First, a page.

Cast: Ayushmann Khurrana, Bhumi Pednekar, Yami Gautam
Director: Amar Kaushik
Rating: 3 stars (out of 5)
Just last week, in the listless Ujda Chaman, we were witness to the sad spectacle of a misguided man grappling with premature balding and tying himself up in knots. In Bala, directed by Amar Kaushik and written by Niren Bhatt, a similar (yet intrinsically different) story-line yields a far more salutary result - a film that, give and take a few minor wobbles along the way, strikes at the root of the societal and mental blocks that prevent people from reconciling themselves with their looks and facing the world with confidence. It is a breezy drama on a prickly theme that sustains its sense of proportion and its control over a challenging narrative arc.
Laced with wit and humour, this comic take on the plight of the lead character essayed by Ayushmann Khurrana, is presented as a series of mishaps brought on by his own inability to deal with hair loss and dwindling self-esteem. He tries out, as the narrator tells us, "210 cures in two months" at the behest of his hairdresser-friend (Abhishek Banerjee) and the know-it-all Bachchan bhai (Javed Jaffery), who assumes the mantle of a well-meaning adviser. In one of the film's funniest scenes, all three men, at the lowest point of the hero's life, mimic Amitabh Bachchan. And all three actors effortlessly hit the right notes, reflecting the charming, easy flowing nature of the film.
Ayushmann Khurrana surrenders himself completely to the demands of the role, conveying the ups and downs, actually mostly downs, of the cocky Bal 'Bala' Mukund Shukla, who, as a teenager, saw himself as the Shah Rukh Khan of Kanpur. In a later scene, he blames his own insensitivity as a boy for his current perceived misfortune.
The story, narrated by Vijay Raaz impersonating the commodity that is in short supply on Bala's head, flows smoothly in the first half, hits a few hurdles in the initial portions of the second, and finally recovers to reach a finale that delivers a strong blow on behalf of body positivity and highlights the unrealistic standards of beauty that the media and cosmetic brands impose on our collective psyche.
Bala is a salesman who peddles a fairness cream for a beauty products firm that claims to use "ayurvedic chemicals", a contradiction of terms that sums up the intrinsic fakery involved in the cosmetics industry. His heart isn't in the job. He wants to make a mark as a stand-up comedian. But it is his own life that has become a joke. He can't bear to see his fast receding hairline. He has the mirror in the bathroom half covered so that the part of his face above the forehead in hidden from his sight.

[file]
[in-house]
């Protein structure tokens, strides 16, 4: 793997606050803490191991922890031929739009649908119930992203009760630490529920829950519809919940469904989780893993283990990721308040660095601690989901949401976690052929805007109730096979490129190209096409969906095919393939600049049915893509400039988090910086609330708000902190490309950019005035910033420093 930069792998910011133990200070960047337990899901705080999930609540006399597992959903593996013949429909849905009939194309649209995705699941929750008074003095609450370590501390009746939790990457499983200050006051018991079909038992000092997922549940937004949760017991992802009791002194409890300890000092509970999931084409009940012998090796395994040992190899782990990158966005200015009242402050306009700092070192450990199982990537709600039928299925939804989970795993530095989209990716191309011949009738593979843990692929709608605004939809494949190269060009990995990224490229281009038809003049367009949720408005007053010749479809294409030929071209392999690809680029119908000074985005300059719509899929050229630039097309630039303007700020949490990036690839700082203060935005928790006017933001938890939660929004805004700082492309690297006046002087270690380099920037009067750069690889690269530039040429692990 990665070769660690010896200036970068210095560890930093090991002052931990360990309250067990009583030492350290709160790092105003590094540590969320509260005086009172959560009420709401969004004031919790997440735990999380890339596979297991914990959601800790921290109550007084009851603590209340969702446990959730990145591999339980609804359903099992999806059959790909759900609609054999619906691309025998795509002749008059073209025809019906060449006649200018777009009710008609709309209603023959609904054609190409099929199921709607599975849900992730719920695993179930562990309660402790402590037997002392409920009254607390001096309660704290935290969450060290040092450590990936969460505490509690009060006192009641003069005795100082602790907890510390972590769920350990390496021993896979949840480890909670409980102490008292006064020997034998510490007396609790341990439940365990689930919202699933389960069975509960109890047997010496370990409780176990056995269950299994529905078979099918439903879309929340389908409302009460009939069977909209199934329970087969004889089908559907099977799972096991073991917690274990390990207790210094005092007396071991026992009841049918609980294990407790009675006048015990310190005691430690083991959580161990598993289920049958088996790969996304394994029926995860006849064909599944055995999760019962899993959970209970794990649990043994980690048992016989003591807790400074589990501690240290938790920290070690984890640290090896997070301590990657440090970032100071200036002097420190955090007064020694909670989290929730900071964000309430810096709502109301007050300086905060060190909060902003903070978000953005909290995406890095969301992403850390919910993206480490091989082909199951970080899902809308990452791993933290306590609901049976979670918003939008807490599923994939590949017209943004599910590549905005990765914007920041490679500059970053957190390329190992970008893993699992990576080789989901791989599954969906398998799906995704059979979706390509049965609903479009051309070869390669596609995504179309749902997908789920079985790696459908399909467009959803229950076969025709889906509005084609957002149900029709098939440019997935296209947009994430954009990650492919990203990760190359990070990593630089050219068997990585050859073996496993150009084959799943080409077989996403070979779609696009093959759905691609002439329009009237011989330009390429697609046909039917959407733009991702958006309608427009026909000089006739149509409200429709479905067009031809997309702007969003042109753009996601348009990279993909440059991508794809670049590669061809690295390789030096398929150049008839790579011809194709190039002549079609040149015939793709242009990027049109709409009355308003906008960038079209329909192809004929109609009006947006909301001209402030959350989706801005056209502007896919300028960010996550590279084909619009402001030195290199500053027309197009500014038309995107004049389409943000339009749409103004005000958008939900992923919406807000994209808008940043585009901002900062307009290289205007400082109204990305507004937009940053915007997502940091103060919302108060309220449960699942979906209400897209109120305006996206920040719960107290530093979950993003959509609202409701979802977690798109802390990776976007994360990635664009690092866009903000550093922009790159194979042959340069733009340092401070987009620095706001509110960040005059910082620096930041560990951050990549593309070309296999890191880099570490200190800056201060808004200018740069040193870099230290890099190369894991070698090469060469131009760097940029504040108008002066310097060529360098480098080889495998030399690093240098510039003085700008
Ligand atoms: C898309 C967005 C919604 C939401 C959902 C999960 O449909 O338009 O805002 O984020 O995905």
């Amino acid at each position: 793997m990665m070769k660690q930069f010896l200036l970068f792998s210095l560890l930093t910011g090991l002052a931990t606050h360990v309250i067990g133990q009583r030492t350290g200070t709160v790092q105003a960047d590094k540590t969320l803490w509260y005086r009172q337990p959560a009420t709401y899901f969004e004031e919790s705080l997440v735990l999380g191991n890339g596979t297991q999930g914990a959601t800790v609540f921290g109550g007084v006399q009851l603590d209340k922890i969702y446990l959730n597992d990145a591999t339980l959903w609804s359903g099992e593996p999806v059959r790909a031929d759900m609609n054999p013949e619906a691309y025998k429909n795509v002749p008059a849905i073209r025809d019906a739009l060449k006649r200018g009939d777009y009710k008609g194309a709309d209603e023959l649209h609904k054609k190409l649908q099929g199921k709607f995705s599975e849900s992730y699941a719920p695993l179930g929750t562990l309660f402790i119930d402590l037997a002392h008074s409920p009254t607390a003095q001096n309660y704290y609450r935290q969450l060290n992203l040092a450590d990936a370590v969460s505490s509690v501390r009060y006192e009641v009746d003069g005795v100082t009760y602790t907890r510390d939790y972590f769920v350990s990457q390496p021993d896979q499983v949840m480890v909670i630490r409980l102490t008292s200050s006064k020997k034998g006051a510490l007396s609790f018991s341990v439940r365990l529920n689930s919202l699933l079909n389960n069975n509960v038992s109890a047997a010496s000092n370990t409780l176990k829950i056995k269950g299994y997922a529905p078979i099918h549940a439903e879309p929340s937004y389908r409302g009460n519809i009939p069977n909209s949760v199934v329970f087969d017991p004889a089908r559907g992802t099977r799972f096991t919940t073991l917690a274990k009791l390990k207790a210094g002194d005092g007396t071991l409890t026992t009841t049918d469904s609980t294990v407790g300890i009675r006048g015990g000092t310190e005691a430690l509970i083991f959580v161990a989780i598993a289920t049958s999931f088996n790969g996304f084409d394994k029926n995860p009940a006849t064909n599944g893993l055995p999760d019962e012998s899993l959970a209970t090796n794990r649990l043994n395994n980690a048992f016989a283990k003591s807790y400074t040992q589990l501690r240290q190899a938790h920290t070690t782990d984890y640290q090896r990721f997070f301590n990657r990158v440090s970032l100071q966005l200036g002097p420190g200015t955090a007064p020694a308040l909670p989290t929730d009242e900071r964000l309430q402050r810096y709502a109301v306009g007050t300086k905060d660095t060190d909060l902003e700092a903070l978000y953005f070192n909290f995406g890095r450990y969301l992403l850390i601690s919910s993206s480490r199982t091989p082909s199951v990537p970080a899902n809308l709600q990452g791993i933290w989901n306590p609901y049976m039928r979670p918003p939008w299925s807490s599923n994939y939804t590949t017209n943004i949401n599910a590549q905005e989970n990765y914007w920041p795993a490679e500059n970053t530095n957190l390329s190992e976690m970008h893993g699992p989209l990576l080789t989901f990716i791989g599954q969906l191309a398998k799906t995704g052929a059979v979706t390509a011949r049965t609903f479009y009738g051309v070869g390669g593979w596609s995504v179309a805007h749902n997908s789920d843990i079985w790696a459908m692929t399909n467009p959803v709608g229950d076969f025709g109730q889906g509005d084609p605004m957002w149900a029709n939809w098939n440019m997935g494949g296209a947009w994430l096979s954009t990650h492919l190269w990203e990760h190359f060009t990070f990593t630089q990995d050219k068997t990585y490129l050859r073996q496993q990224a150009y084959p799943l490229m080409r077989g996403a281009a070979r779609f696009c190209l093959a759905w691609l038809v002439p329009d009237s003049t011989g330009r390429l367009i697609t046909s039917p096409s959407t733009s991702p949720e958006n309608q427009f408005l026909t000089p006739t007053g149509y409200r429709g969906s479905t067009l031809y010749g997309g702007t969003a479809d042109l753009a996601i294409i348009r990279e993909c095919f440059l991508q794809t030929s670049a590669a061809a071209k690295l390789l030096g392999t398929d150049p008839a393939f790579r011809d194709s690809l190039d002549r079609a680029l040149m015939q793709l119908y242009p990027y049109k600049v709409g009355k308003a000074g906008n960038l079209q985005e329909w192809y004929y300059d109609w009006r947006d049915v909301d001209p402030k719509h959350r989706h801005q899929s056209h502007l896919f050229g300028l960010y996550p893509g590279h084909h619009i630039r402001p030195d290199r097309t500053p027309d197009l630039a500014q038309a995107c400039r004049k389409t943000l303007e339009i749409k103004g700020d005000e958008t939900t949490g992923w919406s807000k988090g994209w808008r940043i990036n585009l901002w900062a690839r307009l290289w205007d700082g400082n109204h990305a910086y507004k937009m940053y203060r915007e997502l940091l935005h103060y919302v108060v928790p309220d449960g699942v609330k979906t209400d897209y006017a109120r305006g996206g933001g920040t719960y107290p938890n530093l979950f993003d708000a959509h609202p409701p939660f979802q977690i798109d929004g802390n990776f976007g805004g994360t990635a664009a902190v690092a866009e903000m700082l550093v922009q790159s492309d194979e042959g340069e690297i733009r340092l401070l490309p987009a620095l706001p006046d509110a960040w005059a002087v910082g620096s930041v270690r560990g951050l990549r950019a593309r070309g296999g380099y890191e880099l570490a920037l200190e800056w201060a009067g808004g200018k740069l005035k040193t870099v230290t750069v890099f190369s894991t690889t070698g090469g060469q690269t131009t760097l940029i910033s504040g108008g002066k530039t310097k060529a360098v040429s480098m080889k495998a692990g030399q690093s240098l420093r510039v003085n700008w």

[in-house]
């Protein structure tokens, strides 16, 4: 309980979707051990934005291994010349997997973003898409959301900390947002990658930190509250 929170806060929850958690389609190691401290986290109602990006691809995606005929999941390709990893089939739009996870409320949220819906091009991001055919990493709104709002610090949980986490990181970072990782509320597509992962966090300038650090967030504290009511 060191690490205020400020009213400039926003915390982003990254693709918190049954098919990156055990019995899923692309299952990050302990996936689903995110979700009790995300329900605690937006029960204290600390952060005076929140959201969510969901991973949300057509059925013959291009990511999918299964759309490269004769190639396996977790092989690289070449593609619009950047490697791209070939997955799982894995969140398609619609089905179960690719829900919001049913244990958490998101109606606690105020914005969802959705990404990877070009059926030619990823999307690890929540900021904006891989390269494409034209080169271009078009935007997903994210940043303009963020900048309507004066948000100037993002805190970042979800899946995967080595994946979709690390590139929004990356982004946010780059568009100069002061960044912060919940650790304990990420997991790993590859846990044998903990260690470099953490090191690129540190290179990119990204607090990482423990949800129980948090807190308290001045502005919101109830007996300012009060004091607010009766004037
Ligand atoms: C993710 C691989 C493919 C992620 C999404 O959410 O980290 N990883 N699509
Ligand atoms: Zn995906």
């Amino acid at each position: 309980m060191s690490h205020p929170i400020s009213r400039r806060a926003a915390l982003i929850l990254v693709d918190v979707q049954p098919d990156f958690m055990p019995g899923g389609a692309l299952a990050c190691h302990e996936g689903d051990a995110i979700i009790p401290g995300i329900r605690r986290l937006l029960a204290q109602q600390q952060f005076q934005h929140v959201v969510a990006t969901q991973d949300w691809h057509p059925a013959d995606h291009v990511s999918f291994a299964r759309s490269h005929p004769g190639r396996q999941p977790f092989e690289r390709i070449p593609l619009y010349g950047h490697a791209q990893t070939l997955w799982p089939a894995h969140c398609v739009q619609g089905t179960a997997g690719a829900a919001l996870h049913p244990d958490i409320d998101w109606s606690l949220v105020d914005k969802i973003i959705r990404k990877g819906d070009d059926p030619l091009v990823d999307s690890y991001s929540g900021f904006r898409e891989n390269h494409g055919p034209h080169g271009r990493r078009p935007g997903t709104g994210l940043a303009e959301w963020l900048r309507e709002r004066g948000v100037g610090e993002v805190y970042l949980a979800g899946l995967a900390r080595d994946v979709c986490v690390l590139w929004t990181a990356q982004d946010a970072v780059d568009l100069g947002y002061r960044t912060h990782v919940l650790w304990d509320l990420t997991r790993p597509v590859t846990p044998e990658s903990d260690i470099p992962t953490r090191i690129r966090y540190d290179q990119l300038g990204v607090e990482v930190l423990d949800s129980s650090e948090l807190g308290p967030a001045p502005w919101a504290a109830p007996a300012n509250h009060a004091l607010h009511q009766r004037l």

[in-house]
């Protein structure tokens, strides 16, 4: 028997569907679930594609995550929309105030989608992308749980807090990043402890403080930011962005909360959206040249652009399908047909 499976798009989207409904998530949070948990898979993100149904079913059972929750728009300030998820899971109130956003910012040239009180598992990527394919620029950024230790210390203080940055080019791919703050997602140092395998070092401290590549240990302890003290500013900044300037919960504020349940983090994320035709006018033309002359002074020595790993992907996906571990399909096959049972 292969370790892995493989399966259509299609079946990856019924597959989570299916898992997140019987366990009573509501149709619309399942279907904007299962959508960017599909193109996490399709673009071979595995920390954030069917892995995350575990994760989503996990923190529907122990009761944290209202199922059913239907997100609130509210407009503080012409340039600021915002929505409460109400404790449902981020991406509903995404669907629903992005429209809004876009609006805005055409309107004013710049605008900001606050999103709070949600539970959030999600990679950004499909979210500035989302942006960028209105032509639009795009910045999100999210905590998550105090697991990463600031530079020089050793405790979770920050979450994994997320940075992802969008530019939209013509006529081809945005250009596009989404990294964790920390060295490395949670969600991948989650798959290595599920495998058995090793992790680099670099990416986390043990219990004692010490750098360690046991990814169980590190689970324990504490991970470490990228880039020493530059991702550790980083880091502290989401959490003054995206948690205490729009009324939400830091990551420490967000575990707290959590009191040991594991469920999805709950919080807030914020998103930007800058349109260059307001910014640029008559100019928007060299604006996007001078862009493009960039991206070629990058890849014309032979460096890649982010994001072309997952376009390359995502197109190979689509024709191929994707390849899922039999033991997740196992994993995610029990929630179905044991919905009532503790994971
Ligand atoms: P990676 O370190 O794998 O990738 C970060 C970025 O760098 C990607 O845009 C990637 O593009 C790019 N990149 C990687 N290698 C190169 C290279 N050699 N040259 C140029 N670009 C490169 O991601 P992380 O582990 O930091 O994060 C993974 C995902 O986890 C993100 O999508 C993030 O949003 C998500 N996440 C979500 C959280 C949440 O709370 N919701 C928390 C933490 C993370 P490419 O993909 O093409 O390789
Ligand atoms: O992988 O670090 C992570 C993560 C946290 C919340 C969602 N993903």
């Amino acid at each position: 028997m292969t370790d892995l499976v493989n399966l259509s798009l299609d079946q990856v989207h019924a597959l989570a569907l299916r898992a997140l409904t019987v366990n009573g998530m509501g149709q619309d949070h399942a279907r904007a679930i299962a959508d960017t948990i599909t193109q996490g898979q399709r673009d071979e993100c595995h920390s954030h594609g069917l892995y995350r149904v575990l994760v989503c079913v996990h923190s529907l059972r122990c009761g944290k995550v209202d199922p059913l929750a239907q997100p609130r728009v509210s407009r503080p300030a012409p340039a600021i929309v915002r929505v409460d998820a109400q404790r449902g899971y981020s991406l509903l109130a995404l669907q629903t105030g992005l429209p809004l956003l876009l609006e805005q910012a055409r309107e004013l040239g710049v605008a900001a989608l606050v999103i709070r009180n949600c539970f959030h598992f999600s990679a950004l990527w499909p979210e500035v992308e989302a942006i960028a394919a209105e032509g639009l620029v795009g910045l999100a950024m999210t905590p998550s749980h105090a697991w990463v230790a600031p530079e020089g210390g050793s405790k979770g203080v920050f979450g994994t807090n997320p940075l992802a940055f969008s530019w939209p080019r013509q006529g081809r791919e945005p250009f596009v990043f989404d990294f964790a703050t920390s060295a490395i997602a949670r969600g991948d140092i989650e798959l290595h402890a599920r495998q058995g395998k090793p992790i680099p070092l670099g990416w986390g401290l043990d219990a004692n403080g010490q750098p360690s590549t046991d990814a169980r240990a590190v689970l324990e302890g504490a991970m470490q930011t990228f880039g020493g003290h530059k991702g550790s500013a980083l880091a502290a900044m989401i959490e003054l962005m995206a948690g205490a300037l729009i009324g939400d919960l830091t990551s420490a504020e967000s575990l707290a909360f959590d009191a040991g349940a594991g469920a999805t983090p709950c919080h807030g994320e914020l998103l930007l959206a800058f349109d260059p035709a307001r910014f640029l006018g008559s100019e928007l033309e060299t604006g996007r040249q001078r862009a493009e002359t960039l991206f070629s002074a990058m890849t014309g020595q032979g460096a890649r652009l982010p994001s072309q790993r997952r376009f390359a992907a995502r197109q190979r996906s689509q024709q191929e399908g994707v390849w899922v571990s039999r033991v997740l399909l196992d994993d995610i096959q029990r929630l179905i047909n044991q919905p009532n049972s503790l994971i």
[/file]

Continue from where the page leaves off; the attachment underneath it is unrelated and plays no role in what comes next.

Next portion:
Bala's reluctant sounding board in his endeavour to rise above his shortcoming is Latika Trivedi (an overly darkened Bhumi Pednekar), his classmate from school, who he grew up ridiculing for her complexion. She gets her own back when the insensitive schoolboy grows up and is assailed by alopecia in his early 20s. But Latika, infinitely more aware of the notion of true beauty than any other character in the story, never goes beyond likening his balding pate with the moon while she herself holds her own in the face of constant pinpricks.
The role of the 'antagonist' and Bala's love interest is assigned to Pari Mishra (Yami Gautam), Lucknow's self-styled supermodel and TikTok sensation. She falls for Bala's charm after he dons a hair patch. The sprightly lady is swept off her feet by the man's skills as a mimic of Bollywood stars. But when things begin to fall apart - this is when the film flirts briefly with uncertainty - she isn't put in the dock for insisting on settling only for a physically perfect man as her life partner.
Bala touches upon sensitive issues but makes its point without turning overtly judgmental about anyone or anything. The dialogues are peppered with words like takla, ganja and kaali. However, the negative connotations of these pejorative expressions aren't allowed to linger. If anything, the screenplay finds ways to put a positive spin on them at times. That takes some doing all right, but the writing - it keeps the proceedings light - ensures that the effort does not usually show.
Bala is undoubtedly Ayushmann Khurrana's film. But Bhumi Pednekar and Yami Gautam play second fiddle with such aplomb that they are never put in the shade. Especially striking is Pednekar, who played another kind of Uttar Pradesh woman with great flair in Saand Ki Aankh, amps up the power of the no-nonsense activist-lawyer she etches out here.
The supporting cast, led by the ever-dependable Saurabh Shukla, contributes some of the film's most unforgettable scenes. Saurabh Shukla is cast as the harried hero's father, who himself is a man whose life hasn't turned out the way he would have liked it to although he never stops reminding Bala that he is a former Ranji Trophy player. The father-son love-hate relationship is wonderfully woven into the plot, as are Bala's equations with his younger brother Vihaan (Dheerendra Kumar Gautam, who steals a couple of scenes).
Two other actresses - Seema Pahwa as Latika's mausi, a woman with unwanted facial hair, and Sunita Rajwar in the role of Bala's mother who brings the house down with a malapropism - she describes her son as Kanpur's most "edible" bachelor - are wonderful.
Bala benefits no end from the quality of the performances as well as from its empathy for the idiosyncrasies of small town folk, but it is the writing that is its Samson's hair: the film's power flows principally from it. The screenplay is indeed King here. Yes, with a capital K.